As I write these words most eyes in the numismatic world are on our March 2012 auction in Baltimore, Maryland, where much of our staff is hard at work bringing great numismatic items – coins, medals, paper money, tokens, and the like – to the public in what promises to be one of the “hottest” auctions of the year. As a cataloger, however, my thoughts are always on the future, keeping me wondering from day to day what new treasure I may have the opportunity to catalog.
I expect to be in our Irvine, California office for several weeks in April writing catalog descriptions for our upcoming June 2012 Baltimore Auction event, but though the excitement of another trip to sunny California looms, I can’t help but jump even further ahead to our August 2012 official auction of the ANA World’s Fair of Money to be held in the City of Brotherly Love, Philadelphia. Anchoring that sale will be the Battle Born Collection – which takes its name from Nevada’s state motto – a complete set of all silver and gold coinage of the Carson City Mint! No doubt between now and the time of the sale, reams of verbiage will find their way into print regarding the unique 1873-CC No Arrows dime, a classic rarity in every sense of the word, along with the 1870-CC double eagle rarity, two of the most famous highlights from that mint to be offered.
Not to be outdone, however, is another important star in the Carson City firmament, the 1873-CC No Arrows quarter, of which just five examples can be traced with any certainty. The gorgeous PCGS MS-64 example we will offer in Philadelphia is the second finest known of the five extant pieces, and its pedigree is as impressive as the coin itself. John W. Haseltine was its first owner of note in the late 1800s, with the coin later adorning the cabinets of Harold M. Budd, Abe Kosoff and Abner Kreisberg, Ben Stack, and Ambassador and Mrs. R. Henry Norweb; we sold the coin in 1988 as part of the fabled Norweb Collection. It then made its way to the William Greene Collection and the Nevada Collection before finding its way into the Battle Born Collection, where it has reposed for well over a decade.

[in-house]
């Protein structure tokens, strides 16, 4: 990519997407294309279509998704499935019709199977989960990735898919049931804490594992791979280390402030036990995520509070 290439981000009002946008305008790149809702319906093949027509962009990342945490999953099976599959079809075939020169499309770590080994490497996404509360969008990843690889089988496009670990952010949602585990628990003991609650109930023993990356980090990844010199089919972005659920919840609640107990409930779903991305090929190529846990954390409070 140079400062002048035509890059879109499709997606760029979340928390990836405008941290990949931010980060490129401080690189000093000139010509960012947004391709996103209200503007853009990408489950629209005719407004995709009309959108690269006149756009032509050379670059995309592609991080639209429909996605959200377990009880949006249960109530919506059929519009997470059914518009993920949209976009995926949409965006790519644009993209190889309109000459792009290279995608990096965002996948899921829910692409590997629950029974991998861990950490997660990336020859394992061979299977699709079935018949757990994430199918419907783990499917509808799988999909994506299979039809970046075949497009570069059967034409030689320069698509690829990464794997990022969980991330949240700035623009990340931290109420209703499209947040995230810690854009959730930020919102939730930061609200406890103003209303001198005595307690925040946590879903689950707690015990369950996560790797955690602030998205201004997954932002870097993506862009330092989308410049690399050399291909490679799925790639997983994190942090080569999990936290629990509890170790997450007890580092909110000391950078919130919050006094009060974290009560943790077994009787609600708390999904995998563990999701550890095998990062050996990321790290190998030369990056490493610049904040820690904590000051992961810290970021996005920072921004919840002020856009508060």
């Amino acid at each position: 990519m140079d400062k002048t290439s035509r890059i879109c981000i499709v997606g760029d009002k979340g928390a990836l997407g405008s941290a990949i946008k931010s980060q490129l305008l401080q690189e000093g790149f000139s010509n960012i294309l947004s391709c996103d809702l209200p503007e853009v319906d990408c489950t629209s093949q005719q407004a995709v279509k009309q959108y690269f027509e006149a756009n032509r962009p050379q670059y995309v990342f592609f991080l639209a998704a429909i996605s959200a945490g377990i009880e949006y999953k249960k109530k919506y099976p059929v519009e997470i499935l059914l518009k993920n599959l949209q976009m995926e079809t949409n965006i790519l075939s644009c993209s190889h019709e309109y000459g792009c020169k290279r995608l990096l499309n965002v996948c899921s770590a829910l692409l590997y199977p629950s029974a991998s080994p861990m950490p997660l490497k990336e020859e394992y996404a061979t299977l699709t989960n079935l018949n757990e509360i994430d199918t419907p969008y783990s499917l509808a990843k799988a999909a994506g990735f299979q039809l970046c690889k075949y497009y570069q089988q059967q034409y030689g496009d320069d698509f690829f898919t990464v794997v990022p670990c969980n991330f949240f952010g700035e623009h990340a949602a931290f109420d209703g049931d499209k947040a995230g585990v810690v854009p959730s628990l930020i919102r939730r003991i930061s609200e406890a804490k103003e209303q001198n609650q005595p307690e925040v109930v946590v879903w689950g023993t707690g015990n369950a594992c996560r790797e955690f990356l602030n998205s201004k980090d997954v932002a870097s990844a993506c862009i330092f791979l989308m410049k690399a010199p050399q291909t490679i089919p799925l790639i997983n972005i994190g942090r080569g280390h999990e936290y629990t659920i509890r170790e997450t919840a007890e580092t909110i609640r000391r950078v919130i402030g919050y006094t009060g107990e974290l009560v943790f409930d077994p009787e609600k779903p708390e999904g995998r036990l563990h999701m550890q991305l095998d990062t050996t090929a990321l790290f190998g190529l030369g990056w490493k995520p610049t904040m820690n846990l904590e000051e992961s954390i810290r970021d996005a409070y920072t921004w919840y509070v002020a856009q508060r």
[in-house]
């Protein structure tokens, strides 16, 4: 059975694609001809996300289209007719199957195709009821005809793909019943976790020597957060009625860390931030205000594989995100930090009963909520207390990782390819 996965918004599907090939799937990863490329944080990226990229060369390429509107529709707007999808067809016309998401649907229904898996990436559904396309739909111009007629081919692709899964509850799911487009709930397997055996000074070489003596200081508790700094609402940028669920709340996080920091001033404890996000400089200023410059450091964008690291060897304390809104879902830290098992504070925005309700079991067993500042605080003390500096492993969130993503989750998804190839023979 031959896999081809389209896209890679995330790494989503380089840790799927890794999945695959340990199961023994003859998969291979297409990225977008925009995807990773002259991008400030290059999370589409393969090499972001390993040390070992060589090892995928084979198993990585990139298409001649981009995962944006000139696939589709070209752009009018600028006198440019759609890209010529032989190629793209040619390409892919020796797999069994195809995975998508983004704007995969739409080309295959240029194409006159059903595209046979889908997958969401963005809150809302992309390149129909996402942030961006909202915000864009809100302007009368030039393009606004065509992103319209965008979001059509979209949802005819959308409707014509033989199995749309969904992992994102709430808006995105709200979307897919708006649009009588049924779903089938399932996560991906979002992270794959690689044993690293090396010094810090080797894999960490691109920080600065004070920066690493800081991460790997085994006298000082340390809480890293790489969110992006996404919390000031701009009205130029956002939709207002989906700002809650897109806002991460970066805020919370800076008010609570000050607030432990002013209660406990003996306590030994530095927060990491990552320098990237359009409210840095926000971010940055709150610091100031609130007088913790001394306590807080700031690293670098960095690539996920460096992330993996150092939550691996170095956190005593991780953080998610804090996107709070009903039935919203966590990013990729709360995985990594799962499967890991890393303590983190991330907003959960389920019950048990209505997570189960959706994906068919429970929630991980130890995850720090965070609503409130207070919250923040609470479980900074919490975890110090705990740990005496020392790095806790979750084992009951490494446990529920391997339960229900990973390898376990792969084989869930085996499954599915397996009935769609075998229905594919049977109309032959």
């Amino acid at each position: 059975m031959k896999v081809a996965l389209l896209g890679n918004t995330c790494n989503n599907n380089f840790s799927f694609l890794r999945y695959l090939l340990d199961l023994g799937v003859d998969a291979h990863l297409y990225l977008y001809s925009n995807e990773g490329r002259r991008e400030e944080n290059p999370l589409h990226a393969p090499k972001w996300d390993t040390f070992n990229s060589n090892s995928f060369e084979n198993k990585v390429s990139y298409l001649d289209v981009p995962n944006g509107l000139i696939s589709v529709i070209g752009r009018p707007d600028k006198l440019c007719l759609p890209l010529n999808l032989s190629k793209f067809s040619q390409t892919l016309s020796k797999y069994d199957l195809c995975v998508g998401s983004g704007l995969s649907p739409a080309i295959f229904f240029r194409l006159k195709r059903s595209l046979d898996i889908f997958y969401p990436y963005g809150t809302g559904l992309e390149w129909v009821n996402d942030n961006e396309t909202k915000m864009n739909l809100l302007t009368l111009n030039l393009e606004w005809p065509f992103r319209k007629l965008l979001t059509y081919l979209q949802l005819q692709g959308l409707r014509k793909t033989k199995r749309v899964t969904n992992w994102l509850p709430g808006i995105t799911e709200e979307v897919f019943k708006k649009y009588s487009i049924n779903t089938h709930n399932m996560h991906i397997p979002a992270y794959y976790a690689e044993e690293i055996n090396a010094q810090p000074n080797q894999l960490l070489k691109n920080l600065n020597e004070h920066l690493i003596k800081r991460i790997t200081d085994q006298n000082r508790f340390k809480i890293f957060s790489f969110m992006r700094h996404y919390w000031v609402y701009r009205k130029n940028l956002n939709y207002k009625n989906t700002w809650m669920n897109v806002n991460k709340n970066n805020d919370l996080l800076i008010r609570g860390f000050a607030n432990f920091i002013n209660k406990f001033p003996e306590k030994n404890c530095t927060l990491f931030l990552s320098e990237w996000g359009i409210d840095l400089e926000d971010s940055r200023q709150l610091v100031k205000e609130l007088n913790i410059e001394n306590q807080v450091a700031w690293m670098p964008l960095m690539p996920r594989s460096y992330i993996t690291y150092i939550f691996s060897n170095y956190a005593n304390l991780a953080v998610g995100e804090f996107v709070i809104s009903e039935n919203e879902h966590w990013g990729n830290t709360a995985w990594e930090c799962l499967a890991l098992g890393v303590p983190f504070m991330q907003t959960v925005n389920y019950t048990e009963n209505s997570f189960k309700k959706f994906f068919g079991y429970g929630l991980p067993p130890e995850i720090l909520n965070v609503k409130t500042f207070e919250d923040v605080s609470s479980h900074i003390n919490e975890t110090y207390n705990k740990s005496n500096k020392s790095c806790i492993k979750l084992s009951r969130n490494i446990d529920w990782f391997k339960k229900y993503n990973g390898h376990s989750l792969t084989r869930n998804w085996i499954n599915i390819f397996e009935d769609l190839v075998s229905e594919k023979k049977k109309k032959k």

The Battle Born Collection may well represent the only opportunity to obtain this important rarity for many years to come. If history serves as a marker, the 1873-CC No Arrows quarter will almost certainly end up in an advanced U.S. coin cabinet for a decade or more. If you are an appreciative collector of Carson City coinage or simply a collector who enjoys the “rarest of the rare,” your window of opportunity to add this beauty to your cabinet will stretch just a moment or so from start to finish when the bidding on this lot begins and ends, so plan your bidding activity accordingly – and good fortune to you!